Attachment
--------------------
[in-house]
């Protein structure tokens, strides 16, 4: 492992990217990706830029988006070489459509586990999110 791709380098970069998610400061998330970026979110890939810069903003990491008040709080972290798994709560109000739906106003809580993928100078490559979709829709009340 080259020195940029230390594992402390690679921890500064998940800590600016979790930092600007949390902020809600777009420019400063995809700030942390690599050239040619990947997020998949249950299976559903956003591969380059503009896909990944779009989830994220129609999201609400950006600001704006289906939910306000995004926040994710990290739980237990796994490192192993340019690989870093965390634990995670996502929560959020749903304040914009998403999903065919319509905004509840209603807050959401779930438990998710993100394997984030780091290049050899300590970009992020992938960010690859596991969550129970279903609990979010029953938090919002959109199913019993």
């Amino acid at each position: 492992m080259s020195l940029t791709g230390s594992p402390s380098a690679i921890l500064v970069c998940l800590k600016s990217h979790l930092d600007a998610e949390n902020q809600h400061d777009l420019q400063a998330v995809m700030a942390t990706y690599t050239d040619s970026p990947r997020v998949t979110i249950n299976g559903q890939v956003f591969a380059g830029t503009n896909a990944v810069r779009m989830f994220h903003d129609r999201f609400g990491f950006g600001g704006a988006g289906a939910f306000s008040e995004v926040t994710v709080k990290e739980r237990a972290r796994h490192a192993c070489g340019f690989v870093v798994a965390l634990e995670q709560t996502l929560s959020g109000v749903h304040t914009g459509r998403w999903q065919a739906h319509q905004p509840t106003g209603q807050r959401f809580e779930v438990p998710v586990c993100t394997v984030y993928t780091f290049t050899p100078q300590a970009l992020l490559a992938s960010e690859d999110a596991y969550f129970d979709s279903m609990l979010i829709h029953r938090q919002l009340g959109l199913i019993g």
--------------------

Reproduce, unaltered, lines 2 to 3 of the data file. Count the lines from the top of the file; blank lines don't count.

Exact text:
């Protein structure tokens, strides 16, 4: 492992990217990706830029988006070489459509586990999110 791709380098970069998610400061998330970026979110890939810069903003990491008040709080972290798994709560109000739906106003809580993928100078490559979709829709009340 080259020195940029230390594992402390690679921890500064998940800590600016979790930092600007949390902020809600777009420019400063995809700030942390690599050239040619990947997020998949249950299976559903956003591969380059503009896909990944779009989830994220129609999201609400950006600001704006289906939910306000995004926040994710990290739980237990796994490192192993340019690989870093965390634990995670996502929560959020749903304040914009998403999903065919319509905004509840209603807050959401779930438990998710993100394997984030780091290049050899300590970009992020992938960010690859596991969550129970279903609990979010029953938090919002959109199913019993």
């Amino acid at each position: 492992m080259s020195l940029t791709g230390s594992p402390s380098a690679i921890l500064v970069c998940l800590k600016s990217h979790l930092d600007a998610e949390n902020q809600h400061d777009l420019q400063a998330v995809m700030a942390t990706y690599t050239d040619s970026p990947r997020v998949t979110i249950n299976g559903q890939v956003f591969a380059g830029t503009n896909a990944v810069r779009m989830f994220h903003d129609r999201f609400g990491f950006g600001g704006a988006g289906a939910f306000s008040e995004v926040t994710v709080k990290e739980r237990a972290r796994h490192a192993c070489g340019f690989v870093v798994a965390l634990e995670q709560t996502l929560s959020g109000v749903h304040t914009g459509r998403w999903q065919a739906h319509q905004p509840t106003g209603q807050r959401f809580e779930v438990p998710v586990c993100t394997v984030y993928t780091f290049t050899p100078q300590a970009l992020l490559a992938s960010e690859d999110a596991y969550f129970d979709s279903m609990l979010i829709h029953r938090q919002l009340g959109l199913i019993g």